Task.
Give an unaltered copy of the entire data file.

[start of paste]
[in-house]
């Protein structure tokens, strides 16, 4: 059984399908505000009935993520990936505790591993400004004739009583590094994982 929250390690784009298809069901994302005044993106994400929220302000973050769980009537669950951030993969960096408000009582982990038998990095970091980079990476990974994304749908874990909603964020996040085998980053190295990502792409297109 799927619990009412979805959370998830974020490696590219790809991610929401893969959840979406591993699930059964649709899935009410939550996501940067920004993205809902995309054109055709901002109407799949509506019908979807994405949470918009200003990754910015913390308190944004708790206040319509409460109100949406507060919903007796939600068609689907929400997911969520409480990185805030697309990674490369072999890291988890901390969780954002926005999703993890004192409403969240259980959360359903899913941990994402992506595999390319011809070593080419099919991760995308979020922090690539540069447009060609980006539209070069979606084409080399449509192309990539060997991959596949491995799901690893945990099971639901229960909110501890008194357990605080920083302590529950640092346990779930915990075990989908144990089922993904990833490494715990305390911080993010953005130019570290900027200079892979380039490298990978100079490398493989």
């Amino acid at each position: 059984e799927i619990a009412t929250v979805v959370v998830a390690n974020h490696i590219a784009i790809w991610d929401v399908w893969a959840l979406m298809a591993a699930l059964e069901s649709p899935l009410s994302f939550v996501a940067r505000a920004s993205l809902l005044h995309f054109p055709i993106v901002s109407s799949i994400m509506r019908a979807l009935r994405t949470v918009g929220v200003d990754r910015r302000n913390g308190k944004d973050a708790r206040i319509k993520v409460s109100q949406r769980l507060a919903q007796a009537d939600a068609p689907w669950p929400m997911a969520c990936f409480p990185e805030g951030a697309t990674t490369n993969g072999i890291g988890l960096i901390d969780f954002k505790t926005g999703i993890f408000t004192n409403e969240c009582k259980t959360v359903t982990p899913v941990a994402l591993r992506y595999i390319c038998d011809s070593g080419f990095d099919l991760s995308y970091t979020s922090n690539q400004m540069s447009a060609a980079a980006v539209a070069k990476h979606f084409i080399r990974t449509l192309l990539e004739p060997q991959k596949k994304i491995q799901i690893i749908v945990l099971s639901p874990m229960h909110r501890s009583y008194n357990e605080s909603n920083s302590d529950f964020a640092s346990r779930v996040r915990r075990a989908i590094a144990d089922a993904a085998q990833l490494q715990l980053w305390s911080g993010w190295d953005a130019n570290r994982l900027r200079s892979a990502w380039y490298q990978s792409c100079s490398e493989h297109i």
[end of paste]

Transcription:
[in-house]
């Protein structure tokens, strides 16, 4: 059984399908505000009935993520990936505790591993400004004739009583590094994982 929250390690784009298809069901994302005044993106994400929220302000973050769980009537669950951030993969960096408000009582982990038998990095970091980079990476990974994304749908874990909603964020996040085998980053190295990502792409297109 799927619990009412979805959370998830974020490696590219790809991610929401893969959840979406591993699930059964649709899935009410939550996501940067920004993205809902995309054109055709901002109407799949509506019908979807994405949470918009200003990754910015913390308190944004708790206040319509409460109100949406507060919903007796939600068609689907929400997911969520409480990185805030697309990674490369072999890291988890901390969780954002926005999703993890004192409403969240259980959360359903899913941990994402992506595999390319011809070593080419099919991760995308979020922090690539540069447009060609980006539209070069979606084409080399449509192309990539060997991959596949491995799901690893945990099971639901229960909110501890008194357990605080920083302590529950640092346990779930915990075990989908144990089922993904990833490494715990305390911080993010953005130019570290900027200079892979380039490298990978100079490398493989």
């Amino acid at each position: 059984e799927i619990a009412t929250v979805v959370v998830a390690n974020h490696i590219a784009i790809w991610d929401v399908w893969a959840l979406m298809a591993a699930l059964e069901s649709p899935l009410s994302f939550v996501a940067r505000a920004s993205l809902l005044h995309f054109p055709i993106v901002s109407s799949i994400m509506r019908a979807l009935r994405t949470v918009g929220v200003d990754r910015r302000n913390g308190k944004d973050a708790r206040i319509k993520v409460s109100q949406r769980l507060a919903q007796a009537d939600a068609p689907w669950p929400m997911a969520c990936f409480p990185e805030g951030a697309t990674t490369n993969g072999i890291g988890l960096i901390d969780f954002k505790t926005g999703i993890f408000t004192n409403e969240c009582k259980t959360v359903t982990p899913v941990a994402l591993r992506y595999i390319c038998d011809s070593g080419f990095d099919l991760s995308y970091t979020s922090n690539q400004m540069s447009a060609a980079a980006v539209a070069k990476h979606f084409i080399r990974t449509l192309l990539e004739p060997q991959k596949k994304i491995q799901i690893i749908v945990l099971s639901p874990m229960h909110r501890s009583y008194n357990e605080s909603n920083s302590d529950f964020a640092s346990r779930v996040r915990r075990a989908i590094a144990d089922a993904a085998q990833l490494q715990l980053w305390s911080g993010w190295d953005a130019n570290r994982l900027r200079s892979a990502w380039y490298q990978s792409c100079s490398e493989h297109i």